“…fighting for working class unity requires the pursuit of the united front – including from above with rightwing leaders of the labour movement. We do not simply regard them as ‘social fascists’: ie, as untouchables. The SL’s claim that voting Labour is crossing class lines, or to vote for anybody who would back a Starmer government crosses class lines, argued comrade Macnair, is what Leon Trotsky dismissed as the ‘third period’ theory of Comintern.”

WW, op-cit

Here McNair resorts to Sean Matgamna-style dishonest demagogy.  “Third period” Stalinism was a cynical, bureaucratic pseudo-ultraleft policy formulated by the Soviet bureaucracy to obscure the Stalin faction’s previous rightist policy of conciliation of capitalism abroad and rich, exploiting peasants (kulaks) at home. These led to the destruction of the 1926-27 Chinese revolution and a 1928 kulak revolt that came close to overthrowing Soviet power. “Third period” Stalinism (1929-33) was not a reflection of the mood of an advanced part of the working class, it was a bureaucratic policy from above to fool the advanced working class. Completely unlike anything today.

If German Social Democracy, hypothetically speaking, had been directly complicit in Hitler’s (coming) genocide of Jews in the way that Starmer’s Zionist Labour Party is complicit in Israel’s  genocide of the Palestinians in Gaza (for which they are rightly hated), then the Stalinist epithet ‘social fascist’ might have had some justification. But in the actual historical situation that was impossible. In fact, the Stalinist bureaucratic policy of the ‘Third Period’ played a major role in sabotaging the united front of the German workers against Hitler’s Nazi movement that actually threatened such a genocide at the time. So, what is MacNair suggesting, that the left should form a ‘united front’ with Der Stűrmer to save the Palestinians from genocide? What the hell?

Starmer made it very clear that he supported Zionism, which now stands utterly exposed as the Nazism of today, “without qualification” as he grabbed for the Labour leadership after stabbing Corbyn in the back. Starmer is himself a genocidal racist, who rose to power in Labour with the support of Political Zionism and the Labour Friends of Israel, Jewish Labour Movement, etc, which as is visible to all now, is the hegemonic, open form of genocidal racism of today, which has the bulk of the imperialist ruling classes dancing to its tune. MacNair’s polemic is a damned insult against all those who suffered from the Zionist filth in Labour!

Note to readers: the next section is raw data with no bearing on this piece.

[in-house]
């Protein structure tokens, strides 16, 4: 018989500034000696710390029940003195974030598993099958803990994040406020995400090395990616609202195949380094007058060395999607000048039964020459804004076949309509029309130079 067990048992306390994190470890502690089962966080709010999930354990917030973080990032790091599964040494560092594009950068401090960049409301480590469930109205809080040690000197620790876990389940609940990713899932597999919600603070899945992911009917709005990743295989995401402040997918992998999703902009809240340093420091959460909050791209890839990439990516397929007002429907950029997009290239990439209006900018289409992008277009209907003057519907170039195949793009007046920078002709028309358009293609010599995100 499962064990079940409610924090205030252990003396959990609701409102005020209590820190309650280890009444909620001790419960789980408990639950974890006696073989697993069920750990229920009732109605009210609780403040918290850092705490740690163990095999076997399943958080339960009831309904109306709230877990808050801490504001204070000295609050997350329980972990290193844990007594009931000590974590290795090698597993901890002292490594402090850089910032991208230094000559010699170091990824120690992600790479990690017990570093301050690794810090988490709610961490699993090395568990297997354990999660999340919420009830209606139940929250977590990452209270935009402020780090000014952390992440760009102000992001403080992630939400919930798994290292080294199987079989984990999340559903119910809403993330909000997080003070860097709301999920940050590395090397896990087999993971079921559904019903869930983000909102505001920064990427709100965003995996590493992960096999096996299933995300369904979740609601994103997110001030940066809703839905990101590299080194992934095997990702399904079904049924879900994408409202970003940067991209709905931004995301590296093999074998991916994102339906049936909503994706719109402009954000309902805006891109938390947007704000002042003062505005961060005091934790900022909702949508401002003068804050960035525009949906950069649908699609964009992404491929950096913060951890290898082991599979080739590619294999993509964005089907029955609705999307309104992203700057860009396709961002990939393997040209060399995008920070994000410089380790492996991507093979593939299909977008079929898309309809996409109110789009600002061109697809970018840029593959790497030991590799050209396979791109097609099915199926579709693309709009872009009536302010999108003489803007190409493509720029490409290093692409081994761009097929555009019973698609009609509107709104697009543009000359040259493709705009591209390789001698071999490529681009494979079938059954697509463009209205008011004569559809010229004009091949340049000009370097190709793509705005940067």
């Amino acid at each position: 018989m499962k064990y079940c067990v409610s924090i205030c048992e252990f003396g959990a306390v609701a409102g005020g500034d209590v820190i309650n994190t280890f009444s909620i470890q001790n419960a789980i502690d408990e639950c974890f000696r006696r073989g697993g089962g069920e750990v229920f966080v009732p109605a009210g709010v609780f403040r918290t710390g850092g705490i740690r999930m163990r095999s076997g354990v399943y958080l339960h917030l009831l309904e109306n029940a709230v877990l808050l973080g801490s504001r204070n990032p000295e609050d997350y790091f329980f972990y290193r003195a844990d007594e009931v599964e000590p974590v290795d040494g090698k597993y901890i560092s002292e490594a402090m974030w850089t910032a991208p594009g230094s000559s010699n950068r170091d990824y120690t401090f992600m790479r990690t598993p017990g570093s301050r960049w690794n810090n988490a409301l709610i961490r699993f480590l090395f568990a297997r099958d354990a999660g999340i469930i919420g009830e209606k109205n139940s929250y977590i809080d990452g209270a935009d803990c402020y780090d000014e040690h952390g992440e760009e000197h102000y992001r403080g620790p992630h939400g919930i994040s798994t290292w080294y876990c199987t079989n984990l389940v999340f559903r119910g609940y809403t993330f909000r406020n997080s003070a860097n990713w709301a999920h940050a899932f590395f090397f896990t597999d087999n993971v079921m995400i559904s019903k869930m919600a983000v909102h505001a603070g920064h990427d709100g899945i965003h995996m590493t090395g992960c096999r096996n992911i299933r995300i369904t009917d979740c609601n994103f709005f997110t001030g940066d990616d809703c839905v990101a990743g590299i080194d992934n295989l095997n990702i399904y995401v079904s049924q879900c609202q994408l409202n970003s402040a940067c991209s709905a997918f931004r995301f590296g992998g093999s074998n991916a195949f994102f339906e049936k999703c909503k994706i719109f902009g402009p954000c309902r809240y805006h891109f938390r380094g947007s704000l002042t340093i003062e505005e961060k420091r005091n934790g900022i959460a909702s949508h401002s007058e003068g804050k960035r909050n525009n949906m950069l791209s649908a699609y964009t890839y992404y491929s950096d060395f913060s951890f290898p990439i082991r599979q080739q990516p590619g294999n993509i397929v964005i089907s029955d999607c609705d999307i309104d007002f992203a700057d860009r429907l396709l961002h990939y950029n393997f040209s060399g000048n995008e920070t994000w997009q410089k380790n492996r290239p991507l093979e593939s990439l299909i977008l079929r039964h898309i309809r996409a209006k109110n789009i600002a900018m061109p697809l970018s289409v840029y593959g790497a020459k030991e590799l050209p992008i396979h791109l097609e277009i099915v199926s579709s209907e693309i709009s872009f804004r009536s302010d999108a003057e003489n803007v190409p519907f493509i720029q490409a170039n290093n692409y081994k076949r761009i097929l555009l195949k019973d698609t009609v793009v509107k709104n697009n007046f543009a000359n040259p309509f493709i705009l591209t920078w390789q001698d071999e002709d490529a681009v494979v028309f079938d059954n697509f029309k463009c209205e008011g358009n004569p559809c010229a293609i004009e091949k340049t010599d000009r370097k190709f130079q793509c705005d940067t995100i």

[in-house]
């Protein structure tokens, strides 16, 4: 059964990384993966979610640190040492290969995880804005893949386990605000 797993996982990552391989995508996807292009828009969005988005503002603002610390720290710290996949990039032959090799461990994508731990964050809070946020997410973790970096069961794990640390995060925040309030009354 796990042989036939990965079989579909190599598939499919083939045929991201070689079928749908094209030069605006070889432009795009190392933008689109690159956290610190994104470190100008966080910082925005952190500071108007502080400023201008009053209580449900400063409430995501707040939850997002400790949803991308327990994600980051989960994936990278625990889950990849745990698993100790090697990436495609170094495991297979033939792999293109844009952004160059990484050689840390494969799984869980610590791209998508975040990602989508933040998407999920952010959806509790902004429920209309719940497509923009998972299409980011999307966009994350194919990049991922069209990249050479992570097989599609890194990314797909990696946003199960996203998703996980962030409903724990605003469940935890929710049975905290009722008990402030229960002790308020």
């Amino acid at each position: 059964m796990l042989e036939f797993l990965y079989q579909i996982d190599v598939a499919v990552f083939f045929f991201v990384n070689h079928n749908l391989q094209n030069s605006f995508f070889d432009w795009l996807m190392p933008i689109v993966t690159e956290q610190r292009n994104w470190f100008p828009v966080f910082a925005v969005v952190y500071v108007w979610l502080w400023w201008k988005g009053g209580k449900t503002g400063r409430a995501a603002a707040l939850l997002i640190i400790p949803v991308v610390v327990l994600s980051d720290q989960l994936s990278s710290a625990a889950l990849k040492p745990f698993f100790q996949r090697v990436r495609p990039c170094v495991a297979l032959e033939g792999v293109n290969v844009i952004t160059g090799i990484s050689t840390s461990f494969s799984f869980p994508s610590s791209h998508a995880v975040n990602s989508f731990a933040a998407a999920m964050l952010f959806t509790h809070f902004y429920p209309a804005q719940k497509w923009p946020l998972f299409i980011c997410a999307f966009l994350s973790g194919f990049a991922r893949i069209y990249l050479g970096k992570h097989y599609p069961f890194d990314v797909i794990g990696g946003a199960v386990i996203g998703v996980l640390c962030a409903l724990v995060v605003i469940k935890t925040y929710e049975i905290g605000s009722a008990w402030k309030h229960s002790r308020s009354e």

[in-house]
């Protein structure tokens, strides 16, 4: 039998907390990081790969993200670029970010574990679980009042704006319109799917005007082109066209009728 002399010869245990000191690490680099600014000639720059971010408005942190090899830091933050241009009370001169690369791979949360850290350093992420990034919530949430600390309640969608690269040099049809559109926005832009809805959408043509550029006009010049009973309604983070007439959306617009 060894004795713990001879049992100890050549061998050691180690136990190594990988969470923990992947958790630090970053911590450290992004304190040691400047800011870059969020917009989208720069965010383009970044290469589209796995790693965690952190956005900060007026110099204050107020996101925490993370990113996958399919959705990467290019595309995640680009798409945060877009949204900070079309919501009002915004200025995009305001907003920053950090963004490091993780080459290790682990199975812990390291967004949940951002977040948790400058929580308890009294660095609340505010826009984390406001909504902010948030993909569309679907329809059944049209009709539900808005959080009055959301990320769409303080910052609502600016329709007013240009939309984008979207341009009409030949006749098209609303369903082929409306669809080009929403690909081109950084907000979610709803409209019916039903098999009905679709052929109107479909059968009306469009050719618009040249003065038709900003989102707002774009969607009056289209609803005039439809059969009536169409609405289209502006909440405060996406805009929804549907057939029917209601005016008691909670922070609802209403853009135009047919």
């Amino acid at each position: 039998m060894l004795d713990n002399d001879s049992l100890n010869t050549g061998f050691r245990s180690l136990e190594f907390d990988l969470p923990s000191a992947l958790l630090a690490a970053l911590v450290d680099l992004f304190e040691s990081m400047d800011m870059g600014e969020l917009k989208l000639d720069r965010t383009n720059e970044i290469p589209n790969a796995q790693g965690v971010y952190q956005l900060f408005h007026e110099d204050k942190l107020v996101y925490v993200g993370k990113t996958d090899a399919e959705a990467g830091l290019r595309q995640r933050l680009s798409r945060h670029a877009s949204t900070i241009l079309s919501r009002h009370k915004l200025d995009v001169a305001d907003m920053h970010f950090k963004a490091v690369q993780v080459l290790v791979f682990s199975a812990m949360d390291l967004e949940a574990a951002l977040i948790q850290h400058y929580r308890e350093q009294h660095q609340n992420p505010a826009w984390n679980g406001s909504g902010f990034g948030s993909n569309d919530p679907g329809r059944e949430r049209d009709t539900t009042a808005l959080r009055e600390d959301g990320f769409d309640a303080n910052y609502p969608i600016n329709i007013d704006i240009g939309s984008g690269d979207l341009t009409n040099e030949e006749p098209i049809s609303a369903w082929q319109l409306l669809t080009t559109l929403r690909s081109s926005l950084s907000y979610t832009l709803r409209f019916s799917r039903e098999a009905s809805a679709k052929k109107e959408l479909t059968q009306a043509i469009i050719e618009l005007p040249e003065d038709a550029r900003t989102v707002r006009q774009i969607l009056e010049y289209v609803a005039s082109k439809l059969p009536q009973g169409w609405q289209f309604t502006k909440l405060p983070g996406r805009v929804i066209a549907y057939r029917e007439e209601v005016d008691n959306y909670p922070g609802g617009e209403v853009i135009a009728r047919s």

The polemic goes on. MacNair

“…in his response described the Spartacist position as ‘classic ultra-leftism’ of the sort attacked in Lenin’s Leftwing communism … it mistakes the mood of a section of the advanced part of the class for the mood of the broad masses. Yes, there is hatred of Starmer expressed by hundreds of thousands on Palestine demonstrations, but millions are supporting Labour in elections. They are not doing so under the illusion that Labour will bring socialism, or that it defends the fully independent interests of the working class. The illusion is that Labour will partially defend workers’ interests within the frame of the constitution and the nation.”

WW op-cit

CPGB support for Starmer: Another Capitulation to Zionism

This an example of rightward motion by the CPGB and softness on what Starmer represents politically. Lenin in Left Wing Communism attacked those ultraleft communists who refused on principle to support any candidates in bourgeois elections, and to stand communist candidates in such elections. The WW polemic is bizarre, as the Spartacist League apparently are standing a candidate under the TUSC banner in the upcoming election, and many others of those who oppose voting for Starmer are planning to stand, or support, independent leftist candidates themselves. It seems that for the CPGB, the epithet ‘Ohlerite’ is reserved for those who fail to kiss Starmer’s arse.

 This is shown by their respectful address to Starmer as “Sir Keir” in their coverage when the vernacular of those who have been through the mill of the Zionist witchhhunts in Labour is more often “Der Stűrmer”, “Kid Starver” or sometimes “Keith Stalin”. The absence of socialist or class illusions in Starmer’s Labour is because Starmer’s strategy is to win over alienated Tory voters by appearing to them as a slightly less deranged kind of Tory. That is why he excluded Jeremy Corbyn and Diane Abbott from the parliamentary party, while welcoming in anti-immigrant scum like Natalie Elphicke. That is why Starmer can be opposed from the left by far-right Tory vermin like Suella Braverman (!!) when she called for an end to the two-child cap on child benefit, which Kid Starver is pledged to carry on with. That is why Starmer wraps his party up with the Union Jack to the point that his flag-shagging has become a sick joke and the object of hatred by those targeted by the far right.